Why doesn’t God answer my prayer? This question plagues many Christians. We pray and not only are there no answers, we wonder if God even heard us. When we look at the Gospels, we read a number of parables Jesus used to teach on prayer. I want to specifically look at one of them and draw out a key principle to successful prayer. The account is found in Luke 11:5-13. This parable– following on the heels of Jesus’ teaching on the Lord’s prayer –is about a man who unexpectedly had visitors show up at his home late at night. Without food to offer them, the man pops next door to a friend’s place to borrow some bread.
Moreover, I will give you a new heart and put a new spirit within you; and I will remove the heart of stone from your flesh and give you a heart of flesh. (Ezekiel 36:26 NASV) In the Old Testament, the prophet Ezekiel peering into the future saw a day when God would give people new spiritual hearts. This promise was fulfilled on the Day of Pentecost, Acts 2, when God poured out His Holy Spirit on the early church. That move was accompanied by many miraculous healings. But for Jon Funderburg, this promise of a new heart took on a very literal meaning. On February 2, 2006, Jon, 32, went to his doctor in Hot Springs, Arkansas complaining of a flu. With his symptoms worsening and an added complaint of stomach pain, the doctor ordered tests.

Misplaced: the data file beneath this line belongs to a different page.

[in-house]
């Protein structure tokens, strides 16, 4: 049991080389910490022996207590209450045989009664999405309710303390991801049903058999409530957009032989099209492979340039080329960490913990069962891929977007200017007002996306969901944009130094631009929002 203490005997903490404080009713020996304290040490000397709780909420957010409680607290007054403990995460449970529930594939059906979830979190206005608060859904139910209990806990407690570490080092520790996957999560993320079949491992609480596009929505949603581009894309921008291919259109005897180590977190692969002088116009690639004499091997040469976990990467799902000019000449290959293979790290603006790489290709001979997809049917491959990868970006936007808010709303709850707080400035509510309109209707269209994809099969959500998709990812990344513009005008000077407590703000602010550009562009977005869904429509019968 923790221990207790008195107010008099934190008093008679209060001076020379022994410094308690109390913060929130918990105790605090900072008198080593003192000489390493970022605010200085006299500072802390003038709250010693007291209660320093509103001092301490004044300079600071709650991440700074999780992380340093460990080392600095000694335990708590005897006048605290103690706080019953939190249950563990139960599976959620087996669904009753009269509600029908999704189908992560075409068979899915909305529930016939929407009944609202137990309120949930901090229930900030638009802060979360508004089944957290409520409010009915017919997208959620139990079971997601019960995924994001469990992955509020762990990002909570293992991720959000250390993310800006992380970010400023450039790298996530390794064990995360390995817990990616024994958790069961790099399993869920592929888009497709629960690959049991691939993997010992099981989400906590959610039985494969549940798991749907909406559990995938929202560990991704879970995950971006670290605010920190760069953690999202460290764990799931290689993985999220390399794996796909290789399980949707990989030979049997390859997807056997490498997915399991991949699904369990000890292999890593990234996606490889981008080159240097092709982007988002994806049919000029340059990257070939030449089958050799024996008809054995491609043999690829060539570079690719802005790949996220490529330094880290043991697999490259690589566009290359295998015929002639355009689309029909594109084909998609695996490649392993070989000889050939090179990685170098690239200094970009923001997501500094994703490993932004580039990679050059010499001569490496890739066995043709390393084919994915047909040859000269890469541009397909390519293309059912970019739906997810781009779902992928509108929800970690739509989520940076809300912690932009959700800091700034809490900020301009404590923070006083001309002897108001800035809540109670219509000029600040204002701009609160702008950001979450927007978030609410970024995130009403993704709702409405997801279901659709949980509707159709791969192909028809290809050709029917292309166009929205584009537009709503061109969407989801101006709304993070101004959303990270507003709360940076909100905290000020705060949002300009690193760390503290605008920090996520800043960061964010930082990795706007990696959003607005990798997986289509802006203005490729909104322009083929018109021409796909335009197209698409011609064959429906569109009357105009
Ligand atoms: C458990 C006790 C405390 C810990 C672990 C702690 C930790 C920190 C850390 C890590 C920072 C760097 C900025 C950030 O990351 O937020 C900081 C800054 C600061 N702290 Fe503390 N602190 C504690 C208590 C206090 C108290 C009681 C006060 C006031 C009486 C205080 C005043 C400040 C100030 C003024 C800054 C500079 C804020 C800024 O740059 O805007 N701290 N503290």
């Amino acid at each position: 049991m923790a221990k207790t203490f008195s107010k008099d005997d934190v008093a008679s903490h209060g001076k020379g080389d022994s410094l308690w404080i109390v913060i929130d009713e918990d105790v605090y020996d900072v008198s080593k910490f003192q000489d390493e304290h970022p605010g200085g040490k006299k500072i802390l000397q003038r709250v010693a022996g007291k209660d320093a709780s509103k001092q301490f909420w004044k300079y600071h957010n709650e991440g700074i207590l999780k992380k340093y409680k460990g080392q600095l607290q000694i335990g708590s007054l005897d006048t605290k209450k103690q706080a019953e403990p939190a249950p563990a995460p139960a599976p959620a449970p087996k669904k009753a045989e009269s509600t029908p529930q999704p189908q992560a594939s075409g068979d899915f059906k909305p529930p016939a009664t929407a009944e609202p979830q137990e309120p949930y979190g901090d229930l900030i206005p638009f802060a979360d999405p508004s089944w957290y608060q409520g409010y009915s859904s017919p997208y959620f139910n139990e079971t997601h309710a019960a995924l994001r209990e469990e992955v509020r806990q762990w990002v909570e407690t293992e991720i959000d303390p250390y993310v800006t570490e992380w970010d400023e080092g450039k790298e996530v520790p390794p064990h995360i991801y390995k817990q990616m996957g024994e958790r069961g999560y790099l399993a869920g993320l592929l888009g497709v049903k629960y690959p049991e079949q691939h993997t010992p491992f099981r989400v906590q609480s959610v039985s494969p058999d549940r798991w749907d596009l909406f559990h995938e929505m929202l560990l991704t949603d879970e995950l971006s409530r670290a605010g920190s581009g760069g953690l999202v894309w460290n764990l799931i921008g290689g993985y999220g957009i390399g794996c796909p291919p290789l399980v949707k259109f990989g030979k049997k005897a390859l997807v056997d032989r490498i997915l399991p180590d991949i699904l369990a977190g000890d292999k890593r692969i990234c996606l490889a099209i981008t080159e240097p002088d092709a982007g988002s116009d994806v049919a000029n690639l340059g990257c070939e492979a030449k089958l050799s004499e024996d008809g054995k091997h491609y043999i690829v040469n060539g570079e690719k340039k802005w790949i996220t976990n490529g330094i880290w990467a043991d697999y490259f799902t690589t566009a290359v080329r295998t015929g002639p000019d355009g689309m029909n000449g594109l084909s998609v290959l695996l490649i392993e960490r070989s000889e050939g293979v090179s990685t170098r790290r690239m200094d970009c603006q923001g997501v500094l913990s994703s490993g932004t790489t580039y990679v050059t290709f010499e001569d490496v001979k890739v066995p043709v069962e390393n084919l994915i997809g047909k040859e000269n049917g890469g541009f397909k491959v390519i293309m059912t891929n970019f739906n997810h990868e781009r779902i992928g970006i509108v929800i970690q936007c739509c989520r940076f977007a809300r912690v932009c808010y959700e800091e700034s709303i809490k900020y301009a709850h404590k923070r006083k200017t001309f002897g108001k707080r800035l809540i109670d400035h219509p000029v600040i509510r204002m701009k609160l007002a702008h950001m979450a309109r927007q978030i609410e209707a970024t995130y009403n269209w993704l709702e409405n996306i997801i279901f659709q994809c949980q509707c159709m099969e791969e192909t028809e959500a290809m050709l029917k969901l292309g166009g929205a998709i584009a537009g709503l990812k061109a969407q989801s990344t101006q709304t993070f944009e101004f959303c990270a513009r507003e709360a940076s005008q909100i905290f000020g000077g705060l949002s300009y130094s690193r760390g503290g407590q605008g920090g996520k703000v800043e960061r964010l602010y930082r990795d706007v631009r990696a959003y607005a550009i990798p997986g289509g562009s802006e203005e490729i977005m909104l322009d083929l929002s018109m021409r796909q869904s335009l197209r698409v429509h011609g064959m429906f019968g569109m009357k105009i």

I am writing a series of articles on the Hebrew word “paga” commonly translated intercessor or intercession in the Old Testament. It is an unusual word that has a wide-range of meanings and each describes a particular attribute of intercession. In my earlier article, I discussed how “paga” referred to claiming territory for the Kingdom of God. In this post, I want to discuss the word “paga” and its meaning of negotiating with God on behalf of others.